matters worse, when Spotifys scheme is discovered by a rights holder, and Spotify is notified of

lack of a license or termination of licenses due to the failure to comply with legal requirements,

Spotify nonetheless continues to willfully and knowingly exploit the compositions.

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44. Spotifys history is riddled with these notifications. It has previously been pursued

for failure to properly license compositions or pay for licenses, most notably by the NMPA on behalf

of its membership. Spotify was quick to enter into a settlement agreement that required it to pay out

the fifteen million seven hundred thousand dollars ($15,700,000.00) in unpaid royalties it was

holding onto along with an additional five million dollar ($5,000,000.00) penalty to those NMPA

members who voluntarily participated in the settlement. Sadly, this settlement was woefully

insufficient financially and nothing more than a way to allow the major music companies, who are

the largest members of the NMPA, to help Spotify along to a public offering as, upon information

and belief, collectively their affiliated record labels own over 18% of Spotify and stand to make over

seven hundred million dollars ($700,000,000.00) each with Spotifys thirteen billion dollar

($13,000,000,000.00) public offering.

45. In addition, the NMPA settlement did nothing to resolve the outstanding issues with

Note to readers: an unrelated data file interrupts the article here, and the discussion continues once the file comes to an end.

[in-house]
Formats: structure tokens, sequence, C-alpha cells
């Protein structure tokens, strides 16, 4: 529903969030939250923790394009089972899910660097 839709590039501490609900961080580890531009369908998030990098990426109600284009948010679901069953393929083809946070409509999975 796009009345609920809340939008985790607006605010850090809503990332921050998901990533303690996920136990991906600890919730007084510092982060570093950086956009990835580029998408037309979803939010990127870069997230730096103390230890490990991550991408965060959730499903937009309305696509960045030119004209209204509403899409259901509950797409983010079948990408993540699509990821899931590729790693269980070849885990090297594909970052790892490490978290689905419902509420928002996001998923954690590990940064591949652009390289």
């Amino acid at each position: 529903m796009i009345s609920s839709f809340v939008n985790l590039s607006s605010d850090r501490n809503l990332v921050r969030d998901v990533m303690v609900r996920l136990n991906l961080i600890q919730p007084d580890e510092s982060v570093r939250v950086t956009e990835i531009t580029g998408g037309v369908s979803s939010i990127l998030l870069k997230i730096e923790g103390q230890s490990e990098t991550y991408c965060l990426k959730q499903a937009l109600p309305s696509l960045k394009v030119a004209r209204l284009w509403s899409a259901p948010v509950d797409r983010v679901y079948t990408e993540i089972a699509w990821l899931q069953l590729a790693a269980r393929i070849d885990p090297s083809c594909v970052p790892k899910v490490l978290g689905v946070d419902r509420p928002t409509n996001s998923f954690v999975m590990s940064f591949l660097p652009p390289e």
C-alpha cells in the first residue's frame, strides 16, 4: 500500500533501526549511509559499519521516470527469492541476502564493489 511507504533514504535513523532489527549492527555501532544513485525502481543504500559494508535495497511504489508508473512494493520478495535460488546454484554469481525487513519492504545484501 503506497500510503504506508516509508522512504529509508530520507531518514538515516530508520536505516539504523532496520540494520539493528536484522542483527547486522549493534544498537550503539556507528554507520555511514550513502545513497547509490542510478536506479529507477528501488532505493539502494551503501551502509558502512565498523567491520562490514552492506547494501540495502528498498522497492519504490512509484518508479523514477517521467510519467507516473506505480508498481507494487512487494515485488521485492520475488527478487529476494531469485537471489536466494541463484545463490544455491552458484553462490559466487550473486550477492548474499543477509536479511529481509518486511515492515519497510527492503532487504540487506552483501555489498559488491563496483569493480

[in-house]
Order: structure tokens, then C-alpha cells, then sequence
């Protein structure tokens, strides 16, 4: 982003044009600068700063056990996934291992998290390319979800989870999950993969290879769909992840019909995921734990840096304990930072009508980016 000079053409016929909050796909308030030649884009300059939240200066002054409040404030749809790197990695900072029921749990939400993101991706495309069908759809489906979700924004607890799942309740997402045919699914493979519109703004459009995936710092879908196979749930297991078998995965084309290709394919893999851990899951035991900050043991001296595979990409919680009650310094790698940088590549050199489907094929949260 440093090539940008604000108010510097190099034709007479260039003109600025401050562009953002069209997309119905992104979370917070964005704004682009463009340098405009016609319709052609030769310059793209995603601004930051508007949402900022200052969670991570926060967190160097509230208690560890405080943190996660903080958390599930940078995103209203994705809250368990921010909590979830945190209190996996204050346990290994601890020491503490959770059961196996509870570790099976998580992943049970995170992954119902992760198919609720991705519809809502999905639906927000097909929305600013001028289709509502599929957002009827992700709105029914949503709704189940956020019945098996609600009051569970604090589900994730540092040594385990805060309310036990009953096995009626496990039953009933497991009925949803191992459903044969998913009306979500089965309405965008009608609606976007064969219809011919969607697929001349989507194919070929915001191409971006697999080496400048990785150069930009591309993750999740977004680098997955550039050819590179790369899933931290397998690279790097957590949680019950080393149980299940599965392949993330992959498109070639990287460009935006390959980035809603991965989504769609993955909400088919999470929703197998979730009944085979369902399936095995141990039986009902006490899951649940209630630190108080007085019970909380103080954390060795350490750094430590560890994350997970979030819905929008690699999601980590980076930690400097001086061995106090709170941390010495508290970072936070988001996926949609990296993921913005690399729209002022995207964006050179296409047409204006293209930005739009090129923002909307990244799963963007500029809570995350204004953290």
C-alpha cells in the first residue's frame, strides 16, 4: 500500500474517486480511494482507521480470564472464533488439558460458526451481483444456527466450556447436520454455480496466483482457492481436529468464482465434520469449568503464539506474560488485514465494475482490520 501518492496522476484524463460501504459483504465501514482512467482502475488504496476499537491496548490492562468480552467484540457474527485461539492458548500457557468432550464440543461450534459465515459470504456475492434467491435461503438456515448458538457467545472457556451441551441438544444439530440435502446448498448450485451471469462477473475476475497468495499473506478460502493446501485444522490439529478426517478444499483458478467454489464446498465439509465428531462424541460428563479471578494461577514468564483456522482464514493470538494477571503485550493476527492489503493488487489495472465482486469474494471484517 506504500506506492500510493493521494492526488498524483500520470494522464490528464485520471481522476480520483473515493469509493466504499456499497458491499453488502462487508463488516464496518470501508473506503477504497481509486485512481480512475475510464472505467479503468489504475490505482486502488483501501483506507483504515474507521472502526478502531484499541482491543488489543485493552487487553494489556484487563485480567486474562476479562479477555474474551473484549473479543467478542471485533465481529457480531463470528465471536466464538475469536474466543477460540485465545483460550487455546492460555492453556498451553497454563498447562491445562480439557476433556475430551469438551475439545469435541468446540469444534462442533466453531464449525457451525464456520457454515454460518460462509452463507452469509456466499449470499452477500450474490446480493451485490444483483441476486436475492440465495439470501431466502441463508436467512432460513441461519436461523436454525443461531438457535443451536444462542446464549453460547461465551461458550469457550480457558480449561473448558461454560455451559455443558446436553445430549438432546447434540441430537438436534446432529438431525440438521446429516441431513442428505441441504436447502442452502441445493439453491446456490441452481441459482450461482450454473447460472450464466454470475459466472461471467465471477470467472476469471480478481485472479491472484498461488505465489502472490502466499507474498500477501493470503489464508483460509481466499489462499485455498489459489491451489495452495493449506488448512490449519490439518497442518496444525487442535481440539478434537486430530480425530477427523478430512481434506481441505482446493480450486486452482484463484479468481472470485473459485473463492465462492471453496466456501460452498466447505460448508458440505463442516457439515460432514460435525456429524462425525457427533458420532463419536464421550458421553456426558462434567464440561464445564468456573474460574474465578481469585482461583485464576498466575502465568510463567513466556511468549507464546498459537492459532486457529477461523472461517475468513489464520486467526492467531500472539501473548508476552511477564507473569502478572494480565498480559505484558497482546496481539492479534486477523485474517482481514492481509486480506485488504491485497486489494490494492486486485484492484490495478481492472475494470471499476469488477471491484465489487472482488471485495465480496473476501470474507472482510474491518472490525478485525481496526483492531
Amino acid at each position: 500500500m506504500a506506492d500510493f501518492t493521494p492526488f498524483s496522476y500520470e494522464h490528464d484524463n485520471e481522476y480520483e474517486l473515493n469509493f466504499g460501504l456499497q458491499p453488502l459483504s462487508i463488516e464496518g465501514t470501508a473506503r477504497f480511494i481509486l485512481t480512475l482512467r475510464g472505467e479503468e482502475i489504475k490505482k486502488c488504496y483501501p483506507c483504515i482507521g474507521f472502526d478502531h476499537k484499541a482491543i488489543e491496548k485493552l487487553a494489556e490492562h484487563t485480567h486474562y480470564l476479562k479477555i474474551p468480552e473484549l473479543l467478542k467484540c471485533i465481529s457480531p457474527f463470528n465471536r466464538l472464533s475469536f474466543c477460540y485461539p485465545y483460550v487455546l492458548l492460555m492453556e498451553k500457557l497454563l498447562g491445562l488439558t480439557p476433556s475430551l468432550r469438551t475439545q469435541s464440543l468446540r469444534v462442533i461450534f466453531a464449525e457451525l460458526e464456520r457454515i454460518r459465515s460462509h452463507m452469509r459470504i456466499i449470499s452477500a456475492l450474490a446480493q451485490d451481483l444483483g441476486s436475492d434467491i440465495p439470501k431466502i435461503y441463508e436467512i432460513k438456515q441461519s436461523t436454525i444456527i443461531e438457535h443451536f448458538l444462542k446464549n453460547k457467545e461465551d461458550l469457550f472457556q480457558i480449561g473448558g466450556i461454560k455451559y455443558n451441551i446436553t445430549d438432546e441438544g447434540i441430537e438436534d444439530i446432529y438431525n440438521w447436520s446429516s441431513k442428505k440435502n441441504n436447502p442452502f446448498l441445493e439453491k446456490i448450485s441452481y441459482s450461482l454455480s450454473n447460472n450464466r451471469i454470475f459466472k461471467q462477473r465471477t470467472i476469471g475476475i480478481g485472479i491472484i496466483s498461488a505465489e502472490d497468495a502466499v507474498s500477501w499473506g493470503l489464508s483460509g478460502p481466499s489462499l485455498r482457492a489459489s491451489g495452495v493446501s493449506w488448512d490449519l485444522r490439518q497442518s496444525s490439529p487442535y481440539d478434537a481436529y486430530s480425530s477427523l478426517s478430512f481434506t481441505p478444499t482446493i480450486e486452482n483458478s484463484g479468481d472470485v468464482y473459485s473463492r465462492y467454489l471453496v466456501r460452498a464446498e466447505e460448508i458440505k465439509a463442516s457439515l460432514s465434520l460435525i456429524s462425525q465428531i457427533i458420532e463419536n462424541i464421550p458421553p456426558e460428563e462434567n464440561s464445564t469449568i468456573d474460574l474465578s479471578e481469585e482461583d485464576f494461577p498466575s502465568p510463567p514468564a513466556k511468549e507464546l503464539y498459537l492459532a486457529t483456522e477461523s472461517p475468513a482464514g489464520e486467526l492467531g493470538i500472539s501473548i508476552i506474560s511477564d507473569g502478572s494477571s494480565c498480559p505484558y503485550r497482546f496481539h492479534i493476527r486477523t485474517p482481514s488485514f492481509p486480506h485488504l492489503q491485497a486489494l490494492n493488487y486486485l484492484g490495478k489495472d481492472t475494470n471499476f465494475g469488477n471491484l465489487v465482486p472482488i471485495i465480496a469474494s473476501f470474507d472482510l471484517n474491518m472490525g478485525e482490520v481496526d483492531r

the Spotify licensing and royalty payment system as the settlement allowed Spotify to continue to

not pay accurately and did not require it to build any systems moving forward. Add to this that the

NMPA settlement only applies to the select members of the NMPA. Finally, the settlement itself

encouraged the continued infringement by Spotify as evidenced by the NMPAs recent June, 2017

email that indicated that the amount of unpaid royalties would grow after the settlement agreement

was entered into (meaning Spotify was not required to put in the needed compliancy systems).

Spotify was and continues to be abundantly aware that its systems were not and are not working and

that it was and is non-compliant with the terms of any license it may have entered into.

46. In addition to the NMPA settlement for non-compliance and infringement, Spotify

also agreed to settle a class action lawsuit for forty three million four hundred thousand dollars

($43,400,000.00). The intent of the settlement is to compensate rights holders for Spotifys years of